Polygamy is a word that comes from late Greek. It can be translated as many marriages. It refers to any form of marriage where a person has more than one spouse. There is also a concept called group marriage. In group marriage, all the (adult) members of the group are responsible for all the children.
A man being married to more than one woman at the same time is called polygyny. A woman being married to more than one man at the same time is called polyandry.
Both forms have occurred in humans. Polygyny is much more common, and is practised by millions of people, mostly in Muslim countries, where a man can have up to four wives at the same time. In most non-Muslim countries, polygamy is illegal, and a person who has more than one spouse can be prosecuted for bigamy. Some countries, including India, only permit Muslims to be polygamous.
The Church of Jesus Christ of Latter-day SaintsEdit
Polygamy is one of the beliefs of Mormon Fundamentalists. These are Mormons (members of The Church of Jesus Christ of Latter-day Saints) who strictly follow the teachings of Joseph Smith. Smith felt it was his job to restore plural marriage to the earth. He was married to 33 women. In 1890 the Mormon church officially stopped "celestial marriages" (polygamy). Church members who continue to practice plural marriage are excommunicated from the church.
Isithembu (Sethepu) is the African practice of a man being able to have more than one wife at the same time. A man may marry again if his current wife or wives cannot have children. He keeps his current wife or wives as divorce is not allowed. A man may marry again if his current wife or wives have not produced male children. He can marry again if a wife does not want children. In some places, if a man dies, his wife or wives are married to his brother. This way his family is cared for. The Swazi culture says a man should have many wives. Polygamy (Isithembu) is normal for men. Woman should have children, which is normal for them.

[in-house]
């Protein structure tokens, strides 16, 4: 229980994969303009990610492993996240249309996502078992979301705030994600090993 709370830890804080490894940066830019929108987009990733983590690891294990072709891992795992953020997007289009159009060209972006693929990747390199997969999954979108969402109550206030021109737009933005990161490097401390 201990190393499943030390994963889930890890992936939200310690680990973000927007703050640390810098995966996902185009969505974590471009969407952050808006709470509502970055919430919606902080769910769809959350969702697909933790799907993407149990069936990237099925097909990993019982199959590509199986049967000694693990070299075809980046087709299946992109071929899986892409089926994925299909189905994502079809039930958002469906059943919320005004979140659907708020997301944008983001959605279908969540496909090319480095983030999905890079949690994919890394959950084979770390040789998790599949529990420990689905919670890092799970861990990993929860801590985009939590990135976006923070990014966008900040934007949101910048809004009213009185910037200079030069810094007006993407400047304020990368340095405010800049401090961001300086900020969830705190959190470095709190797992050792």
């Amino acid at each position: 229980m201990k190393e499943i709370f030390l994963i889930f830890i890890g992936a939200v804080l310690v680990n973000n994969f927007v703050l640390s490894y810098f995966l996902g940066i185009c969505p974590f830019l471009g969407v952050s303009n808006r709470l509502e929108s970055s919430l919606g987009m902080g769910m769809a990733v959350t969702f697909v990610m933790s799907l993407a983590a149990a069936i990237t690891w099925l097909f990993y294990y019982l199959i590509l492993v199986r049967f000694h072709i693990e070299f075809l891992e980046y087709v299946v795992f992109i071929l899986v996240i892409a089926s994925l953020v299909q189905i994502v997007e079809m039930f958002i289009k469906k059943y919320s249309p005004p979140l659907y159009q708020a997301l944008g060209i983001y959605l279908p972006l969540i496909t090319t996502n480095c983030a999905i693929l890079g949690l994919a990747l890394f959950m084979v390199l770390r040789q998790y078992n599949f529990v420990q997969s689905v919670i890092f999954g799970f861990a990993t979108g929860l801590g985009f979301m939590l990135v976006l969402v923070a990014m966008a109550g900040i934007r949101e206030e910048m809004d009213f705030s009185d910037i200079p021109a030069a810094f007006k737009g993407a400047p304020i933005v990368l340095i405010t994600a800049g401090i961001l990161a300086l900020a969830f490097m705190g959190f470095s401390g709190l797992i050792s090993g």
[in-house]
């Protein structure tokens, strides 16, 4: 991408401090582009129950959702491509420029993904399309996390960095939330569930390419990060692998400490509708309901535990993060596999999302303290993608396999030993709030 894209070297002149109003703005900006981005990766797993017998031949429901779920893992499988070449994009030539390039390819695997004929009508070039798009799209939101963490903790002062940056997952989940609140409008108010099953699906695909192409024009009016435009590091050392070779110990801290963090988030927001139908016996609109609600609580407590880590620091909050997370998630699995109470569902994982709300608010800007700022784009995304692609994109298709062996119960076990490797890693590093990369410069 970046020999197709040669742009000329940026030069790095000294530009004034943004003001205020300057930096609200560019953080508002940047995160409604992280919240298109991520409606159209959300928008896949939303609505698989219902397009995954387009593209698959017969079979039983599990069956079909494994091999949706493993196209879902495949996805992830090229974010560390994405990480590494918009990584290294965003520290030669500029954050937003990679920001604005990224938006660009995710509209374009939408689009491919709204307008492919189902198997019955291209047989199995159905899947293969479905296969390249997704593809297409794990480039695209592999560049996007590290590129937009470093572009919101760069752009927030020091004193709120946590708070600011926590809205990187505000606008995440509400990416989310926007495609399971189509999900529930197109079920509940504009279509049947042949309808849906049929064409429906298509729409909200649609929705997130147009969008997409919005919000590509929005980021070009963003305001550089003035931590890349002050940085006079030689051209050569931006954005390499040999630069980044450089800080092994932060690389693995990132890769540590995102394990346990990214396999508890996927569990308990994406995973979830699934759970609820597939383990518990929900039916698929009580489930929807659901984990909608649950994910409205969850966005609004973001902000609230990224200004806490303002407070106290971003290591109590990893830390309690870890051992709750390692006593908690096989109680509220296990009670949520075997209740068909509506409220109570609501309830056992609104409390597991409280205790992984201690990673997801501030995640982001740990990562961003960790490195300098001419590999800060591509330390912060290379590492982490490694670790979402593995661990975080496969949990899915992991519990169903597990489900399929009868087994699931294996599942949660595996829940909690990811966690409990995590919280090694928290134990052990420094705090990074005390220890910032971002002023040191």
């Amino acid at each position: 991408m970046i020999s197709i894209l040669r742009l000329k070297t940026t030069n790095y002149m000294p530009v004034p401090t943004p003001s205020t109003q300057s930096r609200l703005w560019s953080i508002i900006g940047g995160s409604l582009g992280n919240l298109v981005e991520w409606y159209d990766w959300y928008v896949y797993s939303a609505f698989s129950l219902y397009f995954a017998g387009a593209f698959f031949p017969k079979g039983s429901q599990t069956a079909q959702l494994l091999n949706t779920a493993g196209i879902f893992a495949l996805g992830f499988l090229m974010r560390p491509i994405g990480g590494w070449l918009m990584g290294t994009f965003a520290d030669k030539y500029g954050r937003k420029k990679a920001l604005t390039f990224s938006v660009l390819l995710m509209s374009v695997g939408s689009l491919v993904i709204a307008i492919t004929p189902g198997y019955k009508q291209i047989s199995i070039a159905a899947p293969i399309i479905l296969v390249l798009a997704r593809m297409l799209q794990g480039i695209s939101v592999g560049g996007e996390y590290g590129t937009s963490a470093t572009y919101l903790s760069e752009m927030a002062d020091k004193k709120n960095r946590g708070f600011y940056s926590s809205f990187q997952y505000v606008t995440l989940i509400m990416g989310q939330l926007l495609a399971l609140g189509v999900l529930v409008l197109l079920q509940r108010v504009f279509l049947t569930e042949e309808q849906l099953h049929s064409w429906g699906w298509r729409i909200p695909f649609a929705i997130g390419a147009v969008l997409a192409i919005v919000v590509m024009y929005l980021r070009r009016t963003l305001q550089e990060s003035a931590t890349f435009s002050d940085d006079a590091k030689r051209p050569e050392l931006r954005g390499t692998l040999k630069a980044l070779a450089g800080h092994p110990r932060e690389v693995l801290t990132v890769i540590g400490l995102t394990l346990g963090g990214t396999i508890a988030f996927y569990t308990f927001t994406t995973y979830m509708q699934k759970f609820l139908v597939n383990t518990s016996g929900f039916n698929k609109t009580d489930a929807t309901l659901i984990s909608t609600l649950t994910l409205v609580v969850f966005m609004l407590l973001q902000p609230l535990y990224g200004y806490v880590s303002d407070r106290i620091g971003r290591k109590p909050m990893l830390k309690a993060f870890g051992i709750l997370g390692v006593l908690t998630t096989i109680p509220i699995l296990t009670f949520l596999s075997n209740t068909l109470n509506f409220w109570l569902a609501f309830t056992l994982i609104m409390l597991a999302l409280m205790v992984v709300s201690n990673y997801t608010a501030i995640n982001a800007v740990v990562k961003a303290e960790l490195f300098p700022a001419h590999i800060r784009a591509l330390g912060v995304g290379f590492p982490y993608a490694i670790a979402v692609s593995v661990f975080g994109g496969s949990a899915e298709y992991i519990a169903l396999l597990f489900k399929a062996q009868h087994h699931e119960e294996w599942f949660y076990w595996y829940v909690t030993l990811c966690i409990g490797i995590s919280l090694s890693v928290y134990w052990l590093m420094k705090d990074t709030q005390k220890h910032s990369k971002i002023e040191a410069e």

- Polygamy at socialsciencedictionary.org
- Janet Bennion, Polygamy in Primetime: Media, Gender, and Politics in Mormon Fundamentalism (Waltham, MA: Brandeis University Press, 2012), p. 23
- Sarah Barringer Gordon, The Mormon Question: Polygamy and Constitutional Conflict in Nineteenth-Century America (Chapel Hill: University of North Carolina Press, 2002), p. 1
- Fezekile Futhwa, Setho: Afrikan Thought and Belief System (Alberton, South Africa: Nalane ka Fezekile Futhwa, 2011), p. 56
- A. R. Radcliffe-Brown; Cyril Daryll Forde, African systems of kinship and marriage (London; New York: Oxford University Press, 1950), p. 89